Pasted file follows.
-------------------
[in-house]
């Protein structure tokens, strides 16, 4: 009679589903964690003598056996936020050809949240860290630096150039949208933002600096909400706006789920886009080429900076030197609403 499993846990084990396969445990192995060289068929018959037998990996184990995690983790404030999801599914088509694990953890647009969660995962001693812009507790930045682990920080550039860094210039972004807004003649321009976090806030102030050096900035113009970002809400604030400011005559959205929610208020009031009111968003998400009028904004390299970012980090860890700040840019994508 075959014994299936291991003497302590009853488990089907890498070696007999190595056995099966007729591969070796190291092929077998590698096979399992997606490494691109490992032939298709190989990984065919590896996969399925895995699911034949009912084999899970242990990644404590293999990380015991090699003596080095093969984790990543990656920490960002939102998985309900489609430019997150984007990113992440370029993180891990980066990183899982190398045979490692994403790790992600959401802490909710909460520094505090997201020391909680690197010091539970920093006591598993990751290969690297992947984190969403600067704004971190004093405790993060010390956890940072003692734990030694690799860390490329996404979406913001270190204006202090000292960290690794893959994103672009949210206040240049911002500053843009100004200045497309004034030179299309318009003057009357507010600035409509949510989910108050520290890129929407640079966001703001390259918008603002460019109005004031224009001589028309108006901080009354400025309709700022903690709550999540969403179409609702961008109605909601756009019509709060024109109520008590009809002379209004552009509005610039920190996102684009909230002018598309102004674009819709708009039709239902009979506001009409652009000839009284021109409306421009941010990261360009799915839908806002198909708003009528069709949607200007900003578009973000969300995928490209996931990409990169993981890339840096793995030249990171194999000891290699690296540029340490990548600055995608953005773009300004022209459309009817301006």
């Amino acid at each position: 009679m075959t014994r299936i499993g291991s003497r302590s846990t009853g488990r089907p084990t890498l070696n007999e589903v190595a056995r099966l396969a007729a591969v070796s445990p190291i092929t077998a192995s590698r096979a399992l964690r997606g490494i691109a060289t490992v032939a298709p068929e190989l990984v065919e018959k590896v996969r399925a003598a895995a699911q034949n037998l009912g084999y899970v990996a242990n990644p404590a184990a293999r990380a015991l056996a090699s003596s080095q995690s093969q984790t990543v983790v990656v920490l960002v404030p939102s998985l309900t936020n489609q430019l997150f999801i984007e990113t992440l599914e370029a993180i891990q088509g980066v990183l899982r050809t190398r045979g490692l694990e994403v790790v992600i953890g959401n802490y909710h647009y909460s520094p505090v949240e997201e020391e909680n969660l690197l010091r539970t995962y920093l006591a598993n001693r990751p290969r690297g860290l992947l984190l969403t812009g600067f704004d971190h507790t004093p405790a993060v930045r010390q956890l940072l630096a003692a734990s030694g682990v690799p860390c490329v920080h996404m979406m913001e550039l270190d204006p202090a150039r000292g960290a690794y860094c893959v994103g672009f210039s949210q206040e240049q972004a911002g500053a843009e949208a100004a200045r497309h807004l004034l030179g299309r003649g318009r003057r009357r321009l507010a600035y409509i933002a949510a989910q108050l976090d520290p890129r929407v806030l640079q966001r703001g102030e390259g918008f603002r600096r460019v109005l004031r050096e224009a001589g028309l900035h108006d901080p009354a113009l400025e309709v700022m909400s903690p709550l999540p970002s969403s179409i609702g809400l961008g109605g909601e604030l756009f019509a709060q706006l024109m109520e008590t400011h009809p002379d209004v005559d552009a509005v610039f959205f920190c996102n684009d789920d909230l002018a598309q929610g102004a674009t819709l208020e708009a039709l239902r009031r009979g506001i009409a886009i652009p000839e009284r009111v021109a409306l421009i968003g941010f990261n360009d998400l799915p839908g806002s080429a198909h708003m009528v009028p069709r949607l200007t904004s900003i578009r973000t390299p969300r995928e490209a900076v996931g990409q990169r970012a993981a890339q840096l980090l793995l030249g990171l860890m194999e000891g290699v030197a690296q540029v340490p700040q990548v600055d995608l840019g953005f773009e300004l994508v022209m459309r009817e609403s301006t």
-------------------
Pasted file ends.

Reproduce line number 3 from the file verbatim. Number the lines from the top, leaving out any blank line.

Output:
């Amino acid at each position: 009679m075959t014994r299936i499993g291991s003497r302590s846990t009853g488990r089907p084990t890498l070696n007999e589903v190595a056995r099966l396969a007729a591969v070796s445990p190291i092929t077998a192995s590698r096979a399992l964690r997606g490494i691109a060289t490992v032939a298709p068929e190989l990984v065919e018959k590896v996969r399925a003598a895995a699911q034949n037998l009912g084999y899970v990996a242990n990644p404590a184990a293999r990380a015991l056996a090699s003596s080095q995690s093969q984790t990543v983790v990656v920490l960002v404030p939102s998985l309900t936020n489609q430019l997150f999801i984007e990113t992440l599914e370029a993180i891990q088509g980066v990183l899982r050809t190398r045979g490692l694990e994403v790790v992600i953890g959401n802490y909710h647009y909460s520094p505090v949240e997201e020391e909680n969660l690197l010091r539970t995962y920093l006591a598993n001693r990751p290969r690297g860290l992947l984190l969403t812009g600067f704004d971190h507790t004093p405790a993060v930045r010390q956890l940072l630096a003692a734990s030694g682990v690799p860390c490329v920080h996404m979406m913001e550039l270190d204006p202090a150039r000292g960290a690794y860094c893959v994103g672009f210039s949210q206040e240049q972004a911002g500053a843009e949208a100004a200045r497309h807004l004034l030179g299309r003649g318009r003057r009357r321009l507010a600035y409509i933002a949510a989910q108050l976090d520290p890129r929407v806030l640079q966001r703001g102030e390259g918008f603002r600096r460019v109005l004031r050096e224009a001589g028309l900035h108006d901080p009354a113009l400025e309709v700022m909400s903690p709550l999540p970002s969403s179409i609702g809400l961008g109605g909601e604030l756009f019509a709060q706006l024109m109520e008590t400011h009809p002379d209004v005559d552009a509005v610039f959205f920190c996102n684009d789920d909230l002018a598309q929610g102004a674009t819709l208020e708009a039709l239902r009031r009979g506001i009409a886009i652009p000839e009284r009111v021109a409306l421009i968003g941010f990261n360009d998400l799915p839908g806002s080429a198909h708003m009528v009028p069709r949607l200007t904004s900003i578009r973000t390299p969300r995928e490209a900076v996931g990409q990169r970012a993981a890339q840096l980090l793995l030249g990171l860890m194999e000891g290699v030197a690296q540029v340490p700040q990548v600055d995608l840019g953005f773009e300004l994508v022209m459309r009817e609403s301006t």